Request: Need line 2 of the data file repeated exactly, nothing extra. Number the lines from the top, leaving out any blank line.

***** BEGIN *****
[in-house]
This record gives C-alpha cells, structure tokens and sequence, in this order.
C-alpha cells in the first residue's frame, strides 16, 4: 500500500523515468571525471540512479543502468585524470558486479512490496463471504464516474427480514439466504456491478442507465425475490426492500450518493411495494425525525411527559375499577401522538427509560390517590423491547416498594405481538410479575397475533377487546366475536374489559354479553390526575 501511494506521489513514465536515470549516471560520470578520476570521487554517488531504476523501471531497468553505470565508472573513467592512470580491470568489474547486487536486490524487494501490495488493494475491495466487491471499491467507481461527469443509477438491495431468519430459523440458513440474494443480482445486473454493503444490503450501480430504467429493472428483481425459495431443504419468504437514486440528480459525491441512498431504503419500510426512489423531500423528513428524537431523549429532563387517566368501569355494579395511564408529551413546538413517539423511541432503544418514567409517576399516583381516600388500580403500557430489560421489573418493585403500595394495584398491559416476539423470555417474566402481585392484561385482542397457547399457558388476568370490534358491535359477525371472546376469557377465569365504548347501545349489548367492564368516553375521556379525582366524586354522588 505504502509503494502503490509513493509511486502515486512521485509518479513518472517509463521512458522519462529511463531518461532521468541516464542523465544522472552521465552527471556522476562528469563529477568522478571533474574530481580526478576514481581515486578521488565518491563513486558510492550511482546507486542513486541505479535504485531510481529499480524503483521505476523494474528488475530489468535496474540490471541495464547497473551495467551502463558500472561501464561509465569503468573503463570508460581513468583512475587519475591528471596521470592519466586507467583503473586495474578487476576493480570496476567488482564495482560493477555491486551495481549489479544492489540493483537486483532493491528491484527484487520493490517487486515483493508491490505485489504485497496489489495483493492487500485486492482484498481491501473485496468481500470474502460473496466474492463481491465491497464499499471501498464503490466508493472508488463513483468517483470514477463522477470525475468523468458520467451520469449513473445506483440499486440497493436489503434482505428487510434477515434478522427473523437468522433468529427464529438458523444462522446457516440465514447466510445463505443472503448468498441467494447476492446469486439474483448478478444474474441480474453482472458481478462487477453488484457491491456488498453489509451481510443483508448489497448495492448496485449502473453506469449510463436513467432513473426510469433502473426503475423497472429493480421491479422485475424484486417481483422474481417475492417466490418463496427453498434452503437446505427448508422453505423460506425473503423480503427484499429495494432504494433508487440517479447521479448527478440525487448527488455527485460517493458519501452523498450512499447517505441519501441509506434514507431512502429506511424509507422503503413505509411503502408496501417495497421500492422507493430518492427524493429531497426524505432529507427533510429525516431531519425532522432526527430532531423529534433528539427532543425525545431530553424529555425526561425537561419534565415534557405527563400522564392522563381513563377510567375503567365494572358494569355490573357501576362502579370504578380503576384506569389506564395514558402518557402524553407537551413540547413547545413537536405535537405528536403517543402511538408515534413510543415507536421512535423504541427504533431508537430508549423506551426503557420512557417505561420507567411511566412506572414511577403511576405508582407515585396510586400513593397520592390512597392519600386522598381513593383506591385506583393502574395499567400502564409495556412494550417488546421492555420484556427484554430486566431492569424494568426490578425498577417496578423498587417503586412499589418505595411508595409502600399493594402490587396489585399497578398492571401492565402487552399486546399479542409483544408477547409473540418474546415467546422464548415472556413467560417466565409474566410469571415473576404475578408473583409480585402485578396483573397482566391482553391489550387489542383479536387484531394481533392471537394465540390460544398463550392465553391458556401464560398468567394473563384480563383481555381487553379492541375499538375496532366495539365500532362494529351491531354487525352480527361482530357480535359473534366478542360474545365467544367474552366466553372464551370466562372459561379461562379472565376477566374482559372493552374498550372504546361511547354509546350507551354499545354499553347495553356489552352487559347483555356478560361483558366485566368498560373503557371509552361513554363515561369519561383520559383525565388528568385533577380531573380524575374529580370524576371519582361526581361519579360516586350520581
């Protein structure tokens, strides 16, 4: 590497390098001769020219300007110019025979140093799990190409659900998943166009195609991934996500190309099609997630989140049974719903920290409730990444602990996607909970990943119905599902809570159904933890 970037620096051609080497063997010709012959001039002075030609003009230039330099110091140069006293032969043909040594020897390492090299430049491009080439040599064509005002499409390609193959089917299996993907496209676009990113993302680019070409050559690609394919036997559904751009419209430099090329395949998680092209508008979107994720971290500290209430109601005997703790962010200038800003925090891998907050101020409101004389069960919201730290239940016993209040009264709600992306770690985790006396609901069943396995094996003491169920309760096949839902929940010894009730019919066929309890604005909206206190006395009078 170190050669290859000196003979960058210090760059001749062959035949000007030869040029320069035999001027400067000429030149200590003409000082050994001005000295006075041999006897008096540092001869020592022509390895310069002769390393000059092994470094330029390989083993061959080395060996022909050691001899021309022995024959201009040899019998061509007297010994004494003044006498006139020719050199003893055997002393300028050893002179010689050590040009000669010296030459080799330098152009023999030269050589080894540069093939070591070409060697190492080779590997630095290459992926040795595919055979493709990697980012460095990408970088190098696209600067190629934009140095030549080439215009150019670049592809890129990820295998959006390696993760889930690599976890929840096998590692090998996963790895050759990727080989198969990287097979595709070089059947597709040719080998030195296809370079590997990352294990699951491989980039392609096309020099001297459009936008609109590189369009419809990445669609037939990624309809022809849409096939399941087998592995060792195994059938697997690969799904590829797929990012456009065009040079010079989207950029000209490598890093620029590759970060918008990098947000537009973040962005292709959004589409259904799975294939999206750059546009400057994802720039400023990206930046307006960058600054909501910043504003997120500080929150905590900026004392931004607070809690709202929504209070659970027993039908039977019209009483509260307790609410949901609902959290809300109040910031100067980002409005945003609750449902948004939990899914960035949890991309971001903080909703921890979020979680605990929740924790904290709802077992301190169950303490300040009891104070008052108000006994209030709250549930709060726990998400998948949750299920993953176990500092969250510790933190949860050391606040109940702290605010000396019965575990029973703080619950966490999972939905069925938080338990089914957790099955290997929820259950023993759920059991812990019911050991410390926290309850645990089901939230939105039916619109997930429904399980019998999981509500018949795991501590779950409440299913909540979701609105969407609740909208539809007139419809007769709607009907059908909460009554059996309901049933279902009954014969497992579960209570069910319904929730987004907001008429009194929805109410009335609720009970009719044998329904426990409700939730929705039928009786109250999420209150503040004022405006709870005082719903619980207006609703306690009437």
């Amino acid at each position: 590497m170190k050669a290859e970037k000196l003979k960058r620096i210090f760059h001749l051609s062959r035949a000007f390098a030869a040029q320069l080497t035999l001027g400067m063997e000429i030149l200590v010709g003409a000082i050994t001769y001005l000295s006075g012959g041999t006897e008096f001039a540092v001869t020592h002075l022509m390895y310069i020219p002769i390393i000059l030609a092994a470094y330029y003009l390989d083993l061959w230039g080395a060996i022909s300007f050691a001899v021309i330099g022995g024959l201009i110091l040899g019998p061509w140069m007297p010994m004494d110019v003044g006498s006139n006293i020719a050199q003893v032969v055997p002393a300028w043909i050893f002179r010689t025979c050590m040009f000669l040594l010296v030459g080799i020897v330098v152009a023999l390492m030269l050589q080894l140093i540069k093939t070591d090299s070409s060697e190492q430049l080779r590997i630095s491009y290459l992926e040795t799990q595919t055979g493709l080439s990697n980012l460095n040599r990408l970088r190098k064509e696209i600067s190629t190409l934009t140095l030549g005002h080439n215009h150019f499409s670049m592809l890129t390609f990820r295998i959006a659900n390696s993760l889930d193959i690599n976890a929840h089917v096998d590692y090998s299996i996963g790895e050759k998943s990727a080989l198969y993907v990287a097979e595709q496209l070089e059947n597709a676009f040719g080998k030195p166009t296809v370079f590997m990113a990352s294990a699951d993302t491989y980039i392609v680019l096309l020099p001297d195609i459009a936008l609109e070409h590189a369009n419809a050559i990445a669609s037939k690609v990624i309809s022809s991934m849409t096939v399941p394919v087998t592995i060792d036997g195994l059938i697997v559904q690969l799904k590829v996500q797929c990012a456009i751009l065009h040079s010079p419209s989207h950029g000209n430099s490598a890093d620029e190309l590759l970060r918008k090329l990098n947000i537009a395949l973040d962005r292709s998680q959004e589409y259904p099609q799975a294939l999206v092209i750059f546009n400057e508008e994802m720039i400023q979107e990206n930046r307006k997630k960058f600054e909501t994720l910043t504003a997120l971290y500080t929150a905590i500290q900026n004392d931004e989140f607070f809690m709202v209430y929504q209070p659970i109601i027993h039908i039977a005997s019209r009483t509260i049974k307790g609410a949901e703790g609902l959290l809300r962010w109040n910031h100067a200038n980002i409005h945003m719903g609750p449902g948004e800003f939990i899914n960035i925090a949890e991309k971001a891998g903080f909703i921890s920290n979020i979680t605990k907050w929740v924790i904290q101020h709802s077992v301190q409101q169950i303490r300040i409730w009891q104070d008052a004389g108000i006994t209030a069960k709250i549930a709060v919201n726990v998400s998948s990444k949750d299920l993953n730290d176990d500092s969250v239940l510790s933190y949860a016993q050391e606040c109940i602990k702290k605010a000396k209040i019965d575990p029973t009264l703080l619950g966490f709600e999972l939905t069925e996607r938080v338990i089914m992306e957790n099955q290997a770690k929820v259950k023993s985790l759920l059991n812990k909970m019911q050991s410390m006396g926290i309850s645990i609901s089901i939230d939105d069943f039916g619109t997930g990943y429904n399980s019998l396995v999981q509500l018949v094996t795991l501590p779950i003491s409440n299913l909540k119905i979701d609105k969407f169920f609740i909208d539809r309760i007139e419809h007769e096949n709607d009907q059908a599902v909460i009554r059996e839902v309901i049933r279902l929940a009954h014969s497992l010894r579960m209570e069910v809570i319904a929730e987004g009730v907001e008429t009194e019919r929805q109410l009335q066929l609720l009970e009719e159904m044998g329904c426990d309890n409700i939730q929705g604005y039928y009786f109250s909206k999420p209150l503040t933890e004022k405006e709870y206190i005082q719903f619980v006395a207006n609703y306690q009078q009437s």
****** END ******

This record gives C-alpha cells, structure tokens and sequence, in this order.